A unique set of photographs depicting the construction of Tower Bridge has been unveiled on a new website by the London Picture Archive.
The new catalogue of sepia pictures (available at www.collage.cityoflondon.gov.uk) date back to 1892, and reveal the incredible ingenuity behind one of Southwark’s most notable landmarks.
The photos depicting Tower Bridge’s construction surfaced in the media in 2011.
But before that they had been discovered lying in a skip in Westminster in 2006. The Daily Telegraph reported in 2011 that a caretaker, aged 59, had found the photo albums and kept them underneath his bed in a carrier bag for a year.
A City of London Tower Bridge tour guide, Peter Berthoud, who realised the significance of the images, said: “I just couldn’t believe it. I spent hours going through my books to see if these pictures were already around, but I couldn’t see them anywhere – they are totally unique.”
Laurence Ward, Head of digital services, at the London Metropolitan Services the City of London, said his company then bought them from a dealer just over a year ago.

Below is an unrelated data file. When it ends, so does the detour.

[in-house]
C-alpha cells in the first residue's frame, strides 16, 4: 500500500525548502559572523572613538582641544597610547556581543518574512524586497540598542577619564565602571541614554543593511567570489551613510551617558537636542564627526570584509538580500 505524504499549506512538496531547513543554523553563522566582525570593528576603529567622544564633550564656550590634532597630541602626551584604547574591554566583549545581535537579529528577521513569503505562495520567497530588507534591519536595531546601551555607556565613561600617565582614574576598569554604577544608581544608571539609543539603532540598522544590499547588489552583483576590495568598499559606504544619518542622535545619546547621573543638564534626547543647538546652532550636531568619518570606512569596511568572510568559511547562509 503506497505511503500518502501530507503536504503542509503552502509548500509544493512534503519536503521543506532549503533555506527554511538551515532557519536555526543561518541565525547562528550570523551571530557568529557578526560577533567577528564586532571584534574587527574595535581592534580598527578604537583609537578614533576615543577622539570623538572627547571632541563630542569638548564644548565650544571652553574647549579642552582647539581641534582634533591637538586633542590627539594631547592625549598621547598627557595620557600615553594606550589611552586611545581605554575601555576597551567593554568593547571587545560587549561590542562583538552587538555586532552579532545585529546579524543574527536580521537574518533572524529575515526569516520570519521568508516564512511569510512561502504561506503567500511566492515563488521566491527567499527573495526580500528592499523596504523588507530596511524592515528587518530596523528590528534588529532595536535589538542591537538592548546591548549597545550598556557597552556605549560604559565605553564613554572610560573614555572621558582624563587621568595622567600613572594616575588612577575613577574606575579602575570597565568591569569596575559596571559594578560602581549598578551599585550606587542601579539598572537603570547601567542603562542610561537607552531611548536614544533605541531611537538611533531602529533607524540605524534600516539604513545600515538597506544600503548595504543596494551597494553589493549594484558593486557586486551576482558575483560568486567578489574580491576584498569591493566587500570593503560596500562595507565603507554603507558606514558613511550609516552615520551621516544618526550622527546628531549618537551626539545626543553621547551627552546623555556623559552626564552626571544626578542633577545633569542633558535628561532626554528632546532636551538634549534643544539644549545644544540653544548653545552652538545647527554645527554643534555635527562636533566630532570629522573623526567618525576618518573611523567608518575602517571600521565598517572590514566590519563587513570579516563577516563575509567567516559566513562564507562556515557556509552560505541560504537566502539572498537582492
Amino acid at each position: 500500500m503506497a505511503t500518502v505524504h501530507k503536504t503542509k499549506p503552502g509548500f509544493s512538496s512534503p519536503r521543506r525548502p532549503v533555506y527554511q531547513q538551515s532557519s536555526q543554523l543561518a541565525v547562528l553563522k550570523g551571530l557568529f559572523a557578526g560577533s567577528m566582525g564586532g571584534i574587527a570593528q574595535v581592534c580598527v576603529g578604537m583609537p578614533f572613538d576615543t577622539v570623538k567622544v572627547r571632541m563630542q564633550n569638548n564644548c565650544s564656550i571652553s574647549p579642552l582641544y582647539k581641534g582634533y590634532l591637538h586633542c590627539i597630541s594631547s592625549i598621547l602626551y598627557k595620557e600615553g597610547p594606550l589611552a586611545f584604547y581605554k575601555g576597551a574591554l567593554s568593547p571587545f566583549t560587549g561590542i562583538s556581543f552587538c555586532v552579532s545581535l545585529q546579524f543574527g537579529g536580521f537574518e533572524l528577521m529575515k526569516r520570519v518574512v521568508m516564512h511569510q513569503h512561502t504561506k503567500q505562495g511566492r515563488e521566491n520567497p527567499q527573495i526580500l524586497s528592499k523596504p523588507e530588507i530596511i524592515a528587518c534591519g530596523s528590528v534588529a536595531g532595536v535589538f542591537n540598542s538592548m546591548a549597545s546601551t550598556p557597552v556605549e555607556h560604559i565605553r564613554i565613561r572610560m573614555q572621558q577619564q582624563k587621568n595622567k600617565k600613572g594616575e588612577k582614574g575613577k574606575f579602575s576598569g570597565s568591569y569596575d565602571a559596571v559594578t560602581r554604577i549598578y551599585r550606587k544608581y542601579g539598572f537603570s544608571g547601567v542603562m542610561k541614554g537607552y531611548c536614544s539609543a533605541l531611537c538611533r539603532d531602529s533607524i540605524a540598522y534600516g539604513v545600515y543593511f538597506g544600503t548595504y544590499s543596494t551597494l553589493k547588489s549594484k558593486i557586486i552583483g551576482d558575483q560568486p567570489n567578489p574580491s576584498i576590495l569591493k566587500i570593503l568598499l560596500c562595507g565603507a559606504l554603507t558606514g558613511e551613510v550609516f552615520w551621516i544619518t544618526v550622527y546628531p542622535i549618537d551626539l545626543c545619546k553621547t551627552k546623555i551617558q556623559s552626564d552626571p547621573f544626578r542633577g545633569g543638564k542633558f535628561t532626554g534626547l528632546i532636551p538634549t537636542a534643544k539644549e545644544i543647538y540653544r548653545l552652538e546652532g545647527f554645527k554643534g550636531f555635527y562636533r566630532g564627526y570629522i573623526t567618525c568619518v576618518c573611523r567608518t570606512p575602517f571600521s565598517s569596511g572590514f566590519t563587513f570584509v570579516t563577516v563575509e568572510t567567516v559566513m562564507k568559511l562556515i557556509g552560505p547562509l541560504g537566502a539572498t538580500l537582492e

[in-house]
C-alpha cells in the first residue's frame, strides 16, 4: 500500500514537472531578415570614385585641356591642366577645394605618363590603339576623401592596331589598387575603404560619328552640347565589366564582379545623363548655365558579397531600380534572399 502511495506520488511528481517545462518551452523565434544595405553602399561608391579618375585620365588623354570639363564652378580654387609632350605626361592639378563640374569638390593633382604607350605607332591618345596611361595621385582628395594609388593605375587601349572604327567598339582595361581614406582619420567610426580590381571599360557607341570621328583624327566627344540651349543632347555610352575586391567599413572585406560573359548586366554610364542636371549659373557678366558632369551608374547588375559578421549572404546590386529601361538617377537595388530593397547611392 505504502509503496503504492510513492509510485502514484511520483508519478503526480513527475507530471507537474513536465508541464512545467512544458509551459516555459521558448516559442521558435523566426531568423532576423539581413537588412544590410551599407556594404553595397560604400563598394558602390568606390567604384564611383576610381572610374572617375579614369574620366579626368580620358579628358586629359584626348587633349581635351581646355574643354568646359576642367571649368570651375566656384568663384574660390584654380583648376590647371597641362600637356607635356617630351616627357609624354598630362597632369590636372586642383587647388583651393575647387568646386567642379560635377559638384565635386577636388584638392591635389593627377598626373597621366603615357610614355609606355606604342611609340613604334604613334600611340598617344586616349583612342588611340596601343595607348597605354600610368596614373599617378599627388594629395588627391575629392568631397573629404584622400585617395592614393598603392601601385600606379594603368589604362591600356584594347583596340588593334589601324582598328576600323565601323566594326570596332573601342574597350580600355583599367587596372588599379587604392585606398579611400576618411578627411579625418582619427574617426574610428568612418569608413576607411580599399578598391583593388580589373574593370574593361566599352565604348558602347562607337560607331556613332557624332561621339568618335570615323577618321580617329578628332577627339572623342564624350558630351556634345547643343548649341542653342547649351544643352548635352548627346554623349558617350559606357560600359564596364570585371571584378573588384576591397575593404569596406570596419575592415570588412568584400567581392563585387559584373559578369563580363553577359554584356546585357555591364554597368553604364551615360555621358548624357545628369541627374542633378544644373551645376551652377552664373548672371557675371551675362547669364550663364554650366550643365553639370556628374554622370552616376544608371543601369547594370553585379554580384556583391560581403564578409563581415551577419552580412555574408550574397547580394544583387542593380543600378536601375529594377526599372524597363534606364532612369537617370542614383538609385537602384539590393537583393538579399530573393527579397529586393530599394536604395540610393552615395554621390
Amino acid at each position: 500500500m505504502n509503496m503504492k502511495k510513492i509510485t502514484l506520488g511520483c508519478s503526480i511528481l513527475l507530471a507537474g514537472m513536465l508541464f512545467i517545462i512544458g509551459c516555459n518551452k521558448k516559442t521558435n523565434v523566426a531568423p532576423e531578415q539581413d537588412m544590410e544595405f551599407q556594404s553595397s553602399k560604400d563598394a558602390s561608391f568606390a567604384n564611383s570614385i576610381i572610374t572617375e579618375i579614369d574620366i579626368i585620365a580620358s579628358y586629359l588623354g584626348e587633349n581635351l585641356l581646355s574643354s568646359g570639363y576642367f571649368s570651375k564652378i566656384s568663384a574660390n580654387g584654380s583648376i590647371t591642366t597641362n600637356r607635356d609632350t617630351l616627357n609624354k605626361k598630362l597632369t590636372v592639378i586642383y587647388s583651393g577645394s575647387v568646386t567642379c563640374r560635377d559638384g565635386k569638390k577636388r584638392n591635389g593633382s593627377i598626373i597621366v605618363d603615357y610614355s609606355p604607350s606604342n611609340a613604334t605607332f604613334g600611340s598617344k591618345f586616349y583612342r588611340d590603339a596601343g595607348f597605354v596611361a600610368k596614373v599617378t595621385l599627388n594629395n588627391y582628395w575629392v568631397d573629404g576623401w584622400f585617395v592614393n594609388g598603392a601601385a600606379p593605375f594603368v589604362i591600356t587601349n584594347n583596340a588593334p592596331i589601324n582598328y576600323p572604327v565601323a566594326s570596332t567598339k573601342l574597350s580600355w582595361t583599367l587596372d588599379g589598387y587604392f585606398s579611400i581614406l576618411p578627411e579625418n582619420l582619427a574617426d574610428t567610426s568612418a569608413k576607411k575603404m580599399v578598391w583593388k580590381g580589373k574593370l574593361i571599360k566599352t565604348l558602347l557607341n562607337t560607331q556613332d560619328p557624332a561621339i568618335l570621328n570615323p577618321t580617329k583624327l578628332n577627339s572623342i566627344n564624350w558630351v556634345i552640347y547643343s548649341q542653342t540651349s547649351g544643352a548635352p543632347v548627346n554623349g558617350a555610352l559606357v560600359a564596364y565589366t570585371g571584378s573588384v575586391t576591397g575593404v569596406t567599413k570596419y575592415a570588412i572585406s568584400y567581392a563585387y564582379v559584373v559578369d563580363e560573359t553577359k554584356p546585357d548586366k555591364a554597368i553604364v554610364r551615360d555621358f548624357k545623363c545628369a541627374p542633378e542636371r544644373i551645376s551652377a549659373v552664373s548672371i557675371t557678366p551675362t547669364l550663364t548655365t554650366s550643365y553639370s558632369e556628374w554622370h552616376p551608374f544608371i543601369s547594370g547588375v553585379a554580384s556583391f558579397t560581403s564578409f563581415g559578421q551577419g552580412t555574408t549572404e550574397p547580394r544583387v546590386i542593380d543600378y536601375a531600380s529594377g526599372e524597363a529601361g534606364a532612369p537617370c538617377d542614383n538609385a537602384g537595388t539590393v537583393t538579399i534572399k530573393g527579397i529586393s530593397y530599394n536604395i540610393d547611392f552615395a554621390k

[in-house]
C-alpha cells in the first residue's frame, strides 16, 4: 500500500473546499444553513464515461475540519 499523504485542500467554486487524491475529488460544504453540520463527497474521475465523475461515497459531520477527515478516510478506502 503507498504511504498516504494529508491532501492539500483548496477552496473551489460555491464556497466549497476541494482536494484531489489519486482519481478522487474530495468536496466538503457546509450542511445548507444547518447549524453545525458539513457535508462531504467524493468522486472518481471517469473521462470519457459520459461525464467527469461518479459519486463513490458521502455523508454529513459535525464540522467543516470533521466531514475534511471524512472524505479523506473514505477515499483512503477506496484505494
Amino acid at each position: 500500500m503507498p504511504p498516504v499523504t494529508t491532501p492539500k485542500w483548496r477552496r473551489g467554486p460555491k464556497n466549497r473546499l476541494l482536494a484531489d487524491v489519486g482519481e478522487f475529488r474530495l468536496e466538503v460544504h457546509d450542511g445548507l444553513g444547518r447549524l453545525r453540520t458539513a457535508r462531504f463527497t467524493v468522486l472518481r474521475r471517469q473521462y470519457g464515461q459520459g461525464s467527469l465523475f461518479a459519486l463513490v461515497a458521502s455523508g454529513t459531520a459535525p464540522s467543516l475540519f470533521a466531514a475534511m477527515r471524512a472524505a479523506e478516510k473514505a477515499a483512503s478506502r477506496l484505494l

Mr Ward said they were taken by the construction companies who built them as works commenced in 1887, and took eight years with five major contractors. The resident engineer for the bridge’s construction was E W Crutwell.
Its foundations were laid by Sir John Jackson, the hydraulics were by Baron Armstrong, with the rest of the assembly taken on by William Webster, Sir H.H. Bartlett, and Sir William Arrol & Amp Co. Together they employed 432 workers. Two massive piers containing over 70,000 tons of concrete were sunk into the riverbed to support the construction.
Over 11,000 tons of steel provided the framework for the towers and walkways, then clad in Cornish granite and Portland stone. The total cost of construction was £1,184,000 – the equivalent of £122m in 2015.
The bridge was officially opened on June 30, 1894.
Mr Ward added: “A few people have said to me while we were completing this project that they didn’t realise how recent the bridge was actually built. It’s a very nice story and something that’s very well recorded.”
The prints and photographs available on the Collage website form one section of the world’s largest collection of historical images of the capital, including over 150,000 historical pictures of London streets. The gallery also includes images of the Great Fire of 1666 and compelling photos of Victorian street life. Its oldest sketches and prints date back to 1450.